Here We Are: My Friendship with Philip Roth

  • By Benjamin Taylor
  • Penguin Books
  • 192 pp.
  • Reviewed by Terry Zobeck
  • May 28, 2020

A loving, intimate portrait of a relationship with a literary lion.

Here We Are: My Friendship with Philip Roth

Philip Roth is one of the giants of American literature of the past 60 years. His name joins the ranks of Saul Bellow, John Updike, Eudora Welty, Norman Mailer, and Joyce Carol Oates — all of whom, except Oates, predeceased him. In Here We Are: My Friendship with Philip Roth, Benjamin Taylor presents his version of the great novelist.

Roth had early triumphs with his collection Goodbye, Columbus, the title novella of which became a successful movie, and his sex-obsessed Portnoy’s Complaint. But unlike so many writers, he produced his best work late in his career. This included his American trilogy (American Pastoral, I Married a Communist, and The Human Stain) and the “Nemeses” tetralogy of short novels (Everyman, Indignation, The Humbling, and Nemesis).

These were linked by the common theme of the “unpredictable brutalities at large in the world and the illusoriness of ever being safe from them.” An adaptation of Roth’s brilliant alternate-history novel, The Plot Against America, is currently airing on HBO.

Still, the author’s career was not without controversy. He was frequently criticized for the prurient content of his books, and some detractors accused him of being a self-loathing Jew, a charge he considered unfounded and hurtful. In 2014, he received an honorary degree from the Jewish Theological Society, of which he said, “I welcomed the honor. Who takes Jews more seriously than the J.T.S., and what writer takes Jews more seriously than I do?”

On the personal front, Roth’s infidelities and affairs were legion and often grist for the gossip mill. They led to accusations of misogyny, which he resented. “No punishment is too harsh,” he told Taylor, “for the demiurge who thought up fidelity.” He was known to hold a grudge and remained bitter about his two ex-wives his entire life. His first wife died in a traffic crash; he referred to the driver as “his emancipator.”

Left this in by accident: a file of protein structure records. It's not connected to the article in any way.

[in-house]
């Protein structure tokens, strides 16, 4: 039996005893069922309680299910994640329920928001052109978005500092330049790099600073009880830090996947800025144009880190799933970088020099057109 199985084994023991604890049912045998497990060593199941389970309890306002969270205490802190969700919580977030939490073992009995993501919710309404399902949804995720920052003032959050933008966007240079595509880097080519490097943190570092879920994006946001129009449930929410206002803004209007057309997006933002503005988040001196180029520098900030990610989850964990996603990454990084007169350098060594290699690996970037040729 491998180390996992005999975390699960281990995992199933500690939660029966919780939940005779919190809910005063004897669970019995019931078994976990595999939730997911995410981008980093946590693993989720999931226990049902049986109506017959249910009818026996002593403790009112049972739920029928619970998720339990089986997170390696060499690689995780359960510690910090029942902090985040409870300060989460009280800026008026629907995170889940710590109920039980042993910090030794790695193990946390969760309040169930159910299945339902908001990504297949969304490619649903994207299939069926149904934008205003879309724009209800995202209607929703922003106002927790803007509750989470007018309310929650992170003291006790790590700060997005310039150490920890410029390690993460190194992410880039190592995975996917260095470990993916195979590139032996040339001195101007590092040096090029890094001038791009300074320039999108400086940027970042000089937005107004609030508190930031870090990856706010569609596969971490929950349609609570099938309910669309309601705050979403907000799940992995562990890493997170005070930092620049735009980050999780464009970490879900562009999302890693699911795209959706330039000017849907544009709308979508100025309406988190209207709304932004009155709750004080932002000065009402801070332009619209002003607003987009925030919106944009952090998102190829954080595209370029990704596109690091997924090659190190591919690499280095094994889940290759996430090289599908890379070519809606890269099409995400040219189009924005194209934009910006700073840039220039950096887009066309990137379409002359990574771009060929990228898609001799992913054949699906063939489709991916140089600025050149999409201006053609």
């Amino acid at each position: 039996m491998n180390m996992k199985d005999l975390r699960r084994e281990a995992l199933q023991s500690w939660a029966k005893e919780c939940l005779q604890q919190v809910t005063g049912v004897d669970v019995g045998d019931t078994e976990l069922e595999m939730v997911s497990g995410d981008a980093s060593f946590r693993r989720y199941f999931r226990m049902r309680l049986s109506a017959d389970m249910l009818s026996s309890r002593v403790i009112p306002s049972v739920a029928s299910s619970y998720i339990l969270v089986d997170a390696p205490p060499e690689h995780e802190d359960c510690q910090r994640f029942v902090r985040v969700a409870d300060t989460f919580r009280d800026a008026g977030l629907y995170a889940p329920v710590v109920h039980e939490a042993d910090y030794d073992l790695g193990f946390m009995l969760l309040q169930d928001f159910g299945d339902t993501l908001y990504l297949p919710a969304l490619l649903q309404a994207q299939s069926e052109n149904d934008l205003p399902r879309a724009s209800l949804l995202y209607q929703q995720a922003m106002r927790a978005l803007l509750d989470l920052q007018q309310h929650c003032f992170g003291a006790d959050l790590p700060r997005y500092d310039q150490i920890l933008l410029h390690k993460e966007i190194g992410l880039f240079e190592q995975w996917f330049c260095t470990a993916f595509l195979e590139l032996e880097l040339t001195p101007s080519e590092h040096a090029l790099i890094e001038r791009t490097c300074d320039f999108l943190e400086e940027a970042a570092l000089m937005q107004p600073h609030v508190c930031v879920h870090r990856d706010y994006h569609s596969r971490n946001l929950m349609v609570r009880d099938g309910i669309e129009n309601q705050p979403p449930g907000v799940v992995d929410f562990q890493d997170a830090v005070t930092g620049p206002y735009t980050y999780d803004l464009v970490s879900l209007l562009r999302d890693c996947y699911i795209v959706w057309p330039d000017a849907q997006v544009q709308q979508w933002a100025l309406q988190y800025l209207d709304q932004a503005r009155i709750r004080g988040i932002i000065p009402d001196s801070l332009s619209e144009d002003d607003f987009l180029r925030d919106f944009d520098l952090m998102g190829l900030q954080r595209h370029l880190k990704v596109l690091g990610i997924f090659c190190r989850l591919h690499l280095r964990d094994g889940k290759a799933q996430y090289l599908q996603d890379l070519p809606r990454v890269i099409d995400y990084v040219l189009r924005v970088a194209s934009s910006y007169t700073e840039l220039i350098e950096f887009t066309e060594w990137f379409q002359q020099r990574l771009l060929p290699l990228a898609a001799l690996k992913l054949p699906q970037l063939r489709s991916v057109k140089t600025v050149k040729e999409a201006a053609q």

Roth longed to be selected for the Nobel Prize for Literature, an award he came to call the “Anyone-But-Roth Prize.” Taylor tried to ease the recurring disappointment with a list of great writers who also had been passed over by the Nobel committee: Henry James, Leo Tolstoy, Marcel Proust, and others, but October — the time when the nominees were announced each year — became, for Roth, “the cruelest month.”

Taylor recalls these anecdotes and more in his slender memoir of friendship with Roth. Near the end of his life, Roth summed up their relationship: “We’ve laughed so hard. Maybe write a book about our friendship.”

The pair were best friends during the last two decades of Roth’s life; their connection “was as plotless as friendship ought to be.” Although they first met in 1995, they did not become close until 2001, when they began their frequent lunches and dinners together.

Taylor spent many days at Roth’s Connecticut and New York homes, and he lovingly recalls these times, along with his and Roth’s rambling discussions. Their relationship was one of deep intimacy in which they could, and often did, discuss anything, including literature, family, anxieties, gossip, and sex.

Shortly before he died, Roth told Taylor, “I have been to see the great enemy, and walked around him, and talked to him, and he is not to be feared. I promise.” These words are eloquent, offer comfort to his dear friend, and address the single issue — mortality — that is ultimately of concern to us all and is the catalyst for all great art, which the best of Roth’s books surely is.

In Here We Are, Taylor has crafted a heartwarming portrayal of his friendship with Roth that is clear-eyed and largely unsentimental. He writes that Roth often used to say, “Two things await me, death and my biographer. I don’t know which is to be more feared.” Taylor’s memoir provides little Roth need have feared.

Terry Zobeck received a Ph.D. in anthropology from the University of Tennessee. He is a substance-abuse researcher and policy and budget analyst with the federal government. In his off hours, he is an avid book and music collector. He is also the author of A Trawl Among the Shelves: Lawrence Block Bibliography, 1958-2020.

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